International Publishers was founded by Alexander L. Trachtenberg (1885-1966) in 1924. Trachtenberg, a personal acquaintance of V.I. Lenin – leader of the Bolshevik Revolution – was a Marxist writer, educator, and publisher, as well as a founding member of the Communist Party, USA. Under his stewardship International Publishers became a leading publisher of Marxist, Communist, labor, African American, and other literature.
Like other Communists, during the 1950s McCarthy era Red Scare Trachtenberg was hounded, harassed, called before the House Un-American Activities Committee, and eventually jailed for advocating Marxism-Leninism.
After Trachtenberg’s 1962 retirement, James S. Allen (1906-1986) took the helm of International Publishers. Allen, also a Marxist writer and CPUSA organizer, was widely known as editor of the CPUSA newspaper the Southern Worker, and as the author of numerous books and pamphlets, including Reconstruction: The Battle for Democracy, 1865-1876 recently republished with a new Foreword by Eric Foner.
In 1968, Allen became the American editor of the 50 volume Marx-Engels Collected Works, a joint publishing project between International Publishers, Lawrence and Wishart, and Progress Publishers in Moscow.
After Allen’s retirement in the mid-1980s, Betty Smith took over International Publishers. Smith joined the CPUSA in the late 1940s as an activist in the Youth for Henry Wallace campaign. During the 1950s she was involved with the Civil Rights Congress and the International Union of Electrical Workers. She remained active in civil rights, workers’ rights, nuclear disarmament, and international solidarity throughout the 1960s, 1970s, and 1980s. Smith remained at the helm of IP until 2019.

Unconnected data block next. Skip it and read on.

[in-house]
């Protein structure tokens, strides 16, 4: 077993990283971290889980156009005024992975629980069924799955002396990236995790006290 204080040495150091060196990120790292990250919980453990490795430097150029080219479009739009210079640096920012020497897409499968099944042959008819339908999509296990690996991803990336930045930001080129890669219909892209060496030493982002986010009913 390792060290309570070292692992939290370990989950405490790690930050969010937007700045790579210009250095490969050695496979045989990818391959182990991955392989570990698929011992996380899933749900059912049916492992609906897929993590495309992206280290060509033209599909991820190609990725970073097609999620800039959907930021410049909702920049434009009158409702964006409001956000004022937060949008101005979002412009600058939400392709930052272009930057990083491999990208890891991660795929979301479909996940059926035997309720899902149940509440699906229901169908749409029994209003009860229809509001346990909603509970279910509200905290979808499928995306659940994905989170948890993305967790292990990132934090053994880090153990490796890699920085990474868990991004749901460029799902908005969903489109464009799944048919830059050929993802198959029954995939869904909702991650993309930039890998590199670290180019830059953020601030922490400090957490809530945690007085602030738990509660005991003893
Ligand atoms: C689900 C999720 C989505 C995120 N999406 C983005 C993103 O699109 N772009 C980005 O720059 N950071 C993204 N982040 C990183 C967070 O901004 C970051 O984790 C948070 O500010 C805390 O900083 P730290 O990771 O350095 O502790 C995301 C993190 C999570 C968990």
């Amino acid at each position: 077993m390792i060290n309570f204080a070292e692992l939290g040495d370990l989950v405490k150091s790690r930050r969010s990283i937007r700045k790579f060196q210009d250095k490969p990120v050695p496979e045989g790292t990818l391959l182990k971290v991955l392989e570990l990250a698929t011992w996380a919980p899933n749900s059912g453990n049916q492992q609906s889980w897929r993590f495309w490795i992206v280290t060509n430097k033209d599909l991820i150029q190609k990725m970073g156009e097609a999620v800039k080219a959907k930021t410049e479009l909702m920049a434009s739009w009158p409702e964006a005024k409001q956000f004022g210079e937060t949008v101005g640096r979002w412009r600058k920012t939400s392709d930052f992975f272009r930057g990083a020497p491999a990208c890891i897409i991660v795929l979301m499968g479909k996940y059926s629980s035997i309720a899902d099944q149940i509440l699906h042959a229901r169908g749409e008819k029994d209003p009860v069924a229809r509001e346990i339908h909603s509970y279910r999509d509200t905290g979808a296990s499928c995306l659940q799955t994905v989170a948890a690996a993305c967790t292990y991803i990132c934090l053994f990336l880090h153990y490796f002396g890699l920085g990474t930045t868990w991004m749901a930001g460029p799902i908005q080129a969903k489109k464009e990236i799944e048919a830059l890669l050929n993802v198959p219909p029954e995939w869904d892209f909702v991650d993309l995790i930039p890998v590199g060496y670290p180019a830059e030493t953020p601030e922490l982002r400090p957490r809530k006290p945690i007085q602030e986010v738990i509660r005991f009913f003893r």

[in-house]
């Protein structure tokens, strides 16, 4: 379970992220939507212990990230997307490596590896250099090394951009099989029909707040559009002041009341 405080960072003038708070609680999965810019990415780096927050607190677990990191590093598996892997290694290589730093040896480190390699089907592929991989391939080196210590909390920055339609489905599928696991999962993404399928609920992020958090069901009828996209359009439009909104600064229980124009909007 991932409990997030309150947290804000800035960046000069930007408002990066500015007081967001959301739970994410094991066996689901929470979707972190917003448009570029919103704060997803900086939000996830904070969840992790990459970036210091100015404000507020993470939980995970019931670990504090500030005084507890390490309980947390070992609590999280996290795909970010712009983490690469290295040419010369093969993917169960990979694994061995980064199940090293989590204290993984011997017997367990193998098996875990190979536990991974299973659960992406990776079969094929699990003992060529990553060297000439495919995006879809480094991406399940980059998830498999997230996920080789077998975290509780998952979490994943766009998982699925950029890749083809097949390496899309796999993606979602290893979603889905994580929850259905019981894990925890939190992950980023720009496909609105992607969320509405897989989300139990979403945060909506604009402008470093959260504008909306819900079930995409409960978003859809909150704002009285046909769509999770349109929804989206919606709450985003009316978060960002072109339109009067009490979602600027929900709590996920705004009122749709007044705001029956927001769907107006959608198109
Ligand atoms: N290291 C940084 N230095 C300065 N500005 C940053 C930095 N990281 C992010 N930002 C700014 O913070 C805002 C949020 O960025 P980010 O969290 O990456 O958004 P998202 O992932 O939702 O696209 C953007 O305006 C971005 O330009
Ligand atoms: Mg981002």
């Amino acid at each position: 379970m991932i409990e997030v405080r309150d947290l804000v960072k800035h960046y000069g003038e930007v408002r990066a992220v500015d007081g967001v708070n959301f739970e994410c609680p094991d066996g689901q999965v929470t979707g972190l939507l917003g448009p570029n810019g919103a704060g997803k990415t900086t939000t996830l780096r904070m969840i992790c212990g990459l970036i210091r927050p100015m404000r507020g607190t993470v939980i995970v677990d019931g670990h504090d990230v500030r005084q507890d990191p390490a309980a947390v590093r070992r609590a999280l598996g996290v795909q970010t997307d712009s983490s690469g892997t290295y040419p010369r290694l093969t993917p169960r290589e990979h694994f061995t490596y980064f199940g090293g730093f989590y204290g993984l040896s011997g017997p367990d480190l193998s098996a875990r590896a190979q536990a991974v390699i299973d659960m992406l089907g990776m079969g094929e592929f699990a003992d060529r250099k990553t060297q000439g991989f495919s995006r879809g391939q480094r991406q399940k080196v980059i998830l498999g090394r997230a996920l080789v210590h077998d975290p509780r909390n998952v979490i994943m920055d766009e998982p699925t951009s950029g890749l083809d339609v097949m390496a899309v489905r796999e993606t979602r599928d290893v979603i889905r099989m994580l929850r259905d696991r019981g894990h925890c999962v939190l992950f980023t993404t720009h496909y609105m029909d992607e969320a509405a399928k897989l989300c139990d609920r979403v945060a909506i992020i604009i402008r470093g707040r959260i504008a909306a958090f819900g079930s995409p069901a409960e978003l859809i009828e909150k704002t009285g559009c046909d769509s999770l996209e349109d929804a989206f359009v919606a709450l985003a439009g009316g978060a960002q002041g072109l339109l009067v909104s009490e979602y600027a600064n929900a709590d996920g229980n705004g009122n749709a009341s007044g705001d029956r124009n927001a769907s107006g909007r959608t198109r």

In 2019, Gary Bono was elected President of International Publishers. As a retired transit worker, Bono began retooling IP for the 21st century, reprinting popular titles, reaching out to new authors, and expanding IP’s unique Marxist catalog.
Most recently, Tony Pecinovky joined IP as Vice President. Pecinovsky, a community activist and author, has written for numerous publications, including Black Perspectives, American Communist History, and the People’s World. His most recent book is titled The Cancer of Colonialism: W. Alphaeus Hunton, Black Liberation and the Daily Worker, 1944-1946.
Throughout its nearly 100-year history International Publishers has maintained a commitment to publishing high quality Marxist literature, fiction and nonfiction. From well-known classics, such as the Communist Manifesto, to ground-breaking works of historiography, such as Herbert Aptheker’s American Negro Slave Revolts; from the autobiography of W.E.B. Du Bois, to Gerald Horne’s biography of Benjamin Davis, Jr. – the Communist Councilman from Harlem; from Philip S. Foner’s monumental 11 volume History of the Labor Movement in the United States to V.I. Lenin’s The State and Revolution, International Publishers has stayed true to its mission.
“International Publishers uses a laborer in its colophon. The device represents the idea which becomes power when it takes hold of the people. The figure is symbolic of the masses of people the publishers try to reach with the most significant economic and social literature of the time. The people, armed with the idea (the book), can look confidently toward the future.”
– Alexander Trachtenberg, 1936